Paul Campbell

Paul Campbell is a co-founder and Managing Director at Travel Butlers, specialists in tailor-made safari and beach holidays to Africa and the Indian Ocean. Paul’s love of independent travel was first cemented when he spent 9 months doing the classic back-packing route across Asia, Australia, and North America when he was 20 year old. Over the following 30 years or so he has returned to these destinations many times, and also travelled for extended periods in central in South America as well as making countless trips to destinations across Europe. His first trip to Africa was nearly 20 years ago, and he fell in love with the continent instantly. After a few more trips (including spending a month training to be a field guide in the Sabi Sands), Paul and his wife Tracey decided to leave their jobs in marketing to form Travel Butlers. Their aim was to provide a friendly, professional, and knowledgeable service to help visitors find the very best experiences in Africa. The company was formed in 2003, and initially focussed on just South Africa and Namibia. Over the years they have taken on more staff and expanded to cover a dozen countries in Africa and the Indian Ocean. They still travel regularly to Africa both to find new destinations and experiences to offer their clients, and to check-up on old favourites.

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  1. What really attracts me to Phinda Private Game Reserve is the fact that it’s got those 7 very distinct ecosystems which must attract a huge diversity of wildlife. I also like the idea of being up at Rock Lodge looking down, that must be a bit of a Lion King moment!

  2. A long time ago I did a History degree at university. I remember that it was a real toss-up as to whether I did a course on British Politics and Parties in the 19th century or a course on South Africa. Ultimately I went for what seemed the safer option of British politics. As that gap in my education still remains I’d love to do the battlefield trips and finally catch up on all that South African history I missed.

  3. That’s an amazing picture of the cheetahs. I’ve done a couple of safaris and only just caught sight of a lone cheetah. I’ve never seen them do anything other than snooze in the shade. It would be great to see them prowling around or even better sprinting after their next meal.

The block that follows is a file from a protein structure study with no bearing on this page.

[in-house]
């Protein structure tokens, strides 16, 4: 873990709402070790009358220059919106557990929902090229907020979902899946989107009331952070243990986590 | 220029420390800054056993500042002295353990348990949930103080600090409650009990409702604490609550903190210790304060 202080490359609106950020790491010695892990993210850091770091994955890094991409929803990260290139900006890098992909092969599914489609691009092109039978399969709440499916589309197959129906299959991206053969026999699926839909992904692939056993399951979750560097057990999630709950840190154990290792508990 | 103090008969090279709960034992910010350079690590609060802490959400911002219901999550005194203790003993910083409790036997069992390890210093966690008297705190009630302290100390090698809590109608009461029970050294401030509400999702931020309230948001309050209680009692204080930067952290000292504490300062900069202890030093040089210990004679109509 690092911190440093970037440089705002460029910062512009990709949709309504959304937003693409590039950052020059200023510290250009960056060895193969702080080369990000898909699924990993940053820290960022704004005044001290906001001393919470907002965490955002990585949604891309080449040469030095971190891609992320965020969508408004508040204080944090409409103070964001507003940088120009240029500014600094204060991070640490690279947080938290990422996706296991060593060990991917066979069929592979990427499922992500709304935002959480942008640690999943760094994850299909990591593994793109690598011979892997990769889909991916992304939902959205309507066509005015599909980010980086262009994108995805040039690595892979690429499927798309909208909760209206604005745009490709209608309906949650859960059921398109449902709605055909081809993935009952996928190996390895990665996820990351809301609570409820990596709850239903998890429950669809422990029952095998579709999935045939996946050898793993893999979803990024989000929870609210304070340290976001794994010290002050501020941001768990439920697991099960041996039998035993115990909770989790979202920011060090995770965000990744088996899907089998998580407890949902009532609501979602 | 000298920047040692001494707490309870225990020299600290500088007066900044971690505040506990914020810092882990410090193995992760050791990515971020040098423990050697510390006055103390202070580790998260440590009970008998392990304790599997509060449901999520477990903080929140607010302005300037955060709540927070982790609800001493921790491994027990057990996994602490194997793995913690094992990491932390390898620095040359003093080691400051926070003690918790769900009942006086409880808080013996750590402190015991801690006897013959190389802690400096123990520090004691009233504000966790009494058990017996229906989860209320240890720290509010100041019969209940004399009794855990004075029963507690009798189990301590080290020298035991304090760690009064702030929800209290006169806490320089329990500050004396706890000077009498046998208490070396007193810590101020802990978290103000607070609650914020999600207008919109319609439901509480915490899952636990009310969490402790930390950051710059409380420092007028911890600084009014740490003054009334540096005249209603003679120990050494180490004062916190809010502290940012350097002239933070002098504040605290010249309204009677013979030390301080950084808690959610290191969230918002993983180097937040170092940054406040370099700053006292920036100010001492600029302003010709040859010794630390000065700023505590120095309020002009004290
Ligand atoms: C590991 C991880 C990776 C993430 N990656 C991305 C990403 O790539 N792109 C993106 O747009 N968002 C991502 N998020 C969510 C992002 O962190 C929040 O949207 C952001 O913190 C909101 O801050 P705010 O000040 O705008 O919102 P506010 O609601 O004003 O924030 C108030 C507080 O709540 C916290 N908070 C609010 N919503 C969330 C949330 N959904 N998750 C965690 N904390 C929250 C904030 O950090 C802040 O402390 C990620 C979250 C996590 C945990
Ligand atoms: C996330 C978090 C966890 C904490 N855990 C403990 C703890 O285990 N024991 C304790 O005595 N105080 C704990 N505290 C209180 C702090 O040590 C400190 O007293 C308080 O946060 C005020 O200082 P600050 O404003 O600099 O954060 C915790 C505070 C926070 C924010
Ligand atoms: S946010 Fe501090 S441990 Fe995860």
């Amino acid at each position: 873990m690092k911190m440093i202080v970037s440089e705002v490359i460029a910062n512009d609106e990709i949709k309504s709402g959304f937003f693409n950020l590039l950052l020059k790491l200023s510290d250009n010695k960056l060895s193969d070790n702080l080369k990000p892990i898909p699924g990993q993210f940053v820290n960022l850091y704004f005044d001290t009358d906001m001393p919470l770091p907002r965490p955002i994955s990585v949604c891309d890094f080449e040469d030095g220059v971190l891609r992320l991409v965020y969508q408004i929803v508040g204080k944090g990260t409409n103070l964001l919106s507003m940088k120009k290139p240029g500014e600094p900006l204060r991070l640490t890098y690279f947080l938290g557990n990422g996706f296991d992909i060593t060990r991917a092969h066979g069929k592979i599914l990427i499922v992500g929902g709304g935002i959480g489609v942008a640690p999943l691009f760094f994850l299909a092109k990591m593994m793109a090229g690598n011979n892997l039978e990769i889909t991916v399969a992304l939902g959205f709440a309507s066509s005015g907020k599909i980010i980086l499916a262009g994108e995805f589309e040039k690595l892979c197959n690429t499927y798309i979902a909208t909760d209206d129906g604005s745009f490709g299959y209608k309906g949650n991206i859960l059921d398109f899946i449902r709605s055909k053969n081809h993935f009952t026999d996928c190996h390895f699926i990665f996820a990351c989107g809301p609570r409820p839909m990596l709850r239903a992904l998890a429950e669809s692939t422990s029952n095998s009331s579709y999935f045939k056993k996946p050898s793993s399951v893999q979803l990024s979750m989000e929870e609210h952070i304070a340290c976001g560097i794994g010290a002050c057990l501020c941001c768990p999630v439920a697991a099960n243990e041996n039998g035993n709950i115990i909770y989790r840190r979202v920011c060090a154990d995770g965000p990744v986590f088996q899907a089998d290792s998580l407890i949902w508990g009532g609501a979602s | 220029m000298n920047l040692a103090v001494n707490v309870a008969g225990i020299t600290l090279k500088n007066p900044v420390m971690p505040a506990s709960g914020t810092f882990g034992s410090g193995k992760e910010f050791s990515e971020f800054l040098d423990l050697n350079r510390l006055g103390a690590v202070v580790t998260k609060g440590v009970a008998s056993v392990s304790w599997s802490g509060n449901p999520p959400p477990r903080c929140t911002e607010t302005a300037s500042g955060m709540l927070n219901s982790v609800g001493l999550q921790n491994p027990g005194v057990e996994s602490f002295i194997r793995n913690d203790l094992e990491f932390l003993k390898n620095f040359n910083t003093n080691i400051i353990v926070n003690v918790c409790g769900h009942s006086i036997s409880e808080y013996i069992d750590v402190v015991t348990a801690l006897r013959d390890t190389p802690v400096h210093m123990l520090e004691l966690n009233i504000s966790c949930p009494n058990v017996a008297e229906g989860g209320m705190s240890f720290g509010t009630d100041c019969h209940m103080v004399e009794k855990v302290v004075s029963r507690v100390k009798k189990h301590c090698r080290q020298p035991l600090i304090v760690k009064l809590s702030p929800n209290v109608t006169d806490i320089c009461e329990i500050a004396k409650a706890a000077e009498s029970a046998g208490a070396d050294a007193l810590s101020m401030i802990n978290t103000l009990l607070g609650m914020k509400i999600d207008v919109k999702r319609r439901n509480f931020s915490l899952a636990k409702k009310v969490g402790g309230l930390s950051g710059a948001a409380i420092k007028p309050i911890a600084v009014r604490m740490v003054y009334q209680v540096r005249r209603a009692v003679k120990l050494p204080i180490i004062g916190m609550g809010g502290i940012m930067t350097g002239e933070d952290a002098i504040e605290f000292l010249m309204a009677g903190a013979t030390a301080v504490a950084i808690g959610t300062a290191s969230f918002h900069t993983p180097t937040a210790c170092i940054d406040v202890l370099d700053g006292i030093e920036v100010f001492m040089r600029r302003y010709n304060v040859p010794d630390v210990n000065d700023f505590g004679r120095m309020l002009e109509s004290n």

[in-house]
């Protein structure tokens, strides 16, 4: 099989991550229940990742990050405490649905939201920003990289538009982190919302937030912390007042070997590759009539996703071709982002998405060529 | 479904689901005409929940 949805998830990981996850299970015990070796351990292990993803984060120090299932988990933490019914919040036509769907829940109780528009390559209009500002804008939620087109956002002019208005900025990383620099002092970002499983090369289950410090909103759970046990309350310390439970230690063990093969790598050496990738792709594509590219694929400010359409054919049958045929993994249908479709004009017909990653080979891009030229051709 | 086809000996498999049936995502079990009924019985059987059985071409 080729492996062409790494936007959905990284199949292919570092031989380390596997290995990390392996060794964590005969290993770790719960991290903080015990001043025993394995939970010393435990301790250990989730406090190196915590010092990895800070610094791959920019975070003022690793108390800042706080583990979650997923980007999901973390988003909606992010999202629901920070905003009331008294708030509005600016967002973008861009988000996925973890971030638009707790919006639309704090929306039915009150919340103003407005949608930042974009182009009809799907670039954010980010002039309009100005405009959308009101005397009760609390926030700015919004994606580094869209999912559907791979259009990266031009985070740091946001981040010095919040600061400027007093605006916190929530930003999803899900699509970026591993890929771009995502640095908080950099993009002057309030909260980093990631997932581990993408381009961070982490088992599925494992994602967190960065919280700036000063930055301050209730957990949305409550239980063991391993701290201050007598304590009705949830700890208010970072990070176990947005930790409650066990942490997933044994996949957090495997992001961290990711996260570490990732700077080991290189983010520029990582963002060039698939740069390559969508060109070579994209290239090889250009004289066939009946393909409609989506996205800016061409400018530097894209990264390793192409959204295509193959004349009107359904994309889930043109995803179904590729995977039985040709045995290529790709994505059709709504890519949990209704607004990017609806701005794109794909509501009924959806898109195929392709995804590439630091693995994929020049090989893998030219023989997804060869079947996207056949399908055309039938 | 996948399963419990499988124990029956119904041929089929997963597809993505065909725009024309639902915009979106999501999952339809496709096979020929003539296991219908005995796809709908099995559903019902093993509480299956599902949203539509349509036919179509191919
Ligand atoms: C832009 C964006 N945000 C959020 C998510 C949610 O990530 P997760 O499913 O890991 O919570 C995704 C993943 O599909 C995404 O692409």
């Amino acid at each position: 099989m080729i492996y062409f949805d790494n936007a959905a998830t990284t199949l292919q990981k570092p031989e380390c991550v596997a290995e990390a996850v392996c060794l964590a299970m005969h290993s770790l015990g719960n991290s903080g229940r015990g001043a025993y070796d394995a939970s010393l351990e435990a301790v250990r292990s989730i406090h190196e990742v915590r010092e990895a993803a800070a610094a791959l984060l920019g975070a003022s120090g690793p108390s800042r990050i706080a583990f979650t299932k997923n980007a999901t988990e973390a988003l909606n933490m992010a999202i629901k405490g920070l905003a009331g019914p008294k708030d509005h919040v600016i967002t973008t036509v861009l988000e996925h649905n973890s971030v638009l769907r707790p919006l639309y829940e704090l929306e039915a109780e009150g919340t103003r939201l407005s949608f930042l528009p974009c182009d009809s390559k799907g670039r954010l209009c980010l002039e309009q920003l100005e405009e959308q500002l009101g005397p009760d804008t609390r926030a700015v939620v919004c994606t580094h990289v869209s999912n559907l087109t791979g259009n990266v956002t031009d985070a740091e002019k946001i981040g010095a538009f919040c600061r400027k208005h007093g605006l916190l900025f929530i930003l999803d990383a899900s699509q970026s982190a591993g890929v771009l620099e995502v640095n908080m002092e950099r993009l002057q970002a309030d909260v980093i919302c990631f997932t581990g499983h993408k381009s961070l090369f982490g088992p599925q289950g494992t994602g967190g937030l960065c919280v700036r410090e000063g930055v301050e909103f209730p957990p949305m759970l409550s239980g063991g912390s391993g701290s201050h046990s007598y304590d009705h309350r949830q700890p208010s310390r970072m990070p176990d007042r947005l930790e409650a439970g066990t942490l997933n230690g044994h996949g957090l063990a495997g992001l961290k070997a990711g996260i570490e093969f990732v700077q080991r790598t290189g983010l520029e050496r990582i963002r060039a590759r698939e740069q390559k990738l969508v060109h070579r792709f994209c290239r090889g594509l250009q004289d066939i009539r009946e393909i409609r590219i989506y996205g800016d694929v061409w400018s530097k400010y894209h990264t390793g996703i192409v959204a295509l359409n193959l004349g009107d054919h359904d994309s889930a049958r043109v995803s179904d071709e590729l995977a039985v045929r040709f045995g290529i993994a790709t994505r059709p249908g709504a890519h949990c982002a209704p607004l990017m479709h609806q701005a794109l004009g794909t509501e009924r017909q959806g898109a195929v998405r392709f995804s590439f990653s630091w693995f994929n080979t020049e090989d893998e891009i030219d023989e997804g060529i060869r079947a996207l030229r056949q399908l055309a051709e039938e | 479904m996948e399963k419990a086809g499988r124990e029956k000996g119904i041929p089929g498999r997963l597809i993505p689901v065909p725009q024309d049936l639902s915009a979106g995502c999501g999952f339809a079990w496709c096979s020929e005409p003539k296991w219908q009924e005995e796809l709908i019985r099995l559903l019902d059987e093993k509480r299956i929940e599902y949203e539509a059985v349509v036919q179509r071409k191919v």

4. It’s all too easy to get into the habit of finding one destination that you really like and just settling down into your comfort zone, in this case Cape Town, and not being adventurous and trying other places.

    I didn’t know that British Airways now fly to Durban, though after their recent strike turmoil I would be wary of flying with them, and it’s probably time to give another South African city a try. If Durban is half as good as Cape Town, I will be very happy.

  5. Any tips on how to pronounce Hluhluwe-iMfolozi? I’m not sure how I feel about self drive safaris. On the one hand it sounds so cool and a lot of fun to be more independent, but on the other I’d be a bit apprehensive without a guide as the likes of buffalos and lions stroll around! The Mantis properties sound fantastic for a sense of escapism while still being surrounded by nature and not having to travel far for your daily excursions. I’d imagine the tourist season for those visiting the Drakensberg mountain would be more in the summer, but it would be so beautiful in the winter covered in snow. I may have missed something here, but where are the art paintings that showcase the life of the San, are any of them held in museums around the area to see?

  6. I think the battlefield tour is something that would make a trip here far more meaningful, and I do prefer trips with a little depth to them like learning about the area, the culture and history. I imagine there aren’t many dry eyes after hearing of the telling of these events and I think seeing Blood River, after hearing about it and knowing it was named after the blood of the killed turned the river red, would be very moving. It’s important to keep history alive, and there’s no better way than authentically where it happened.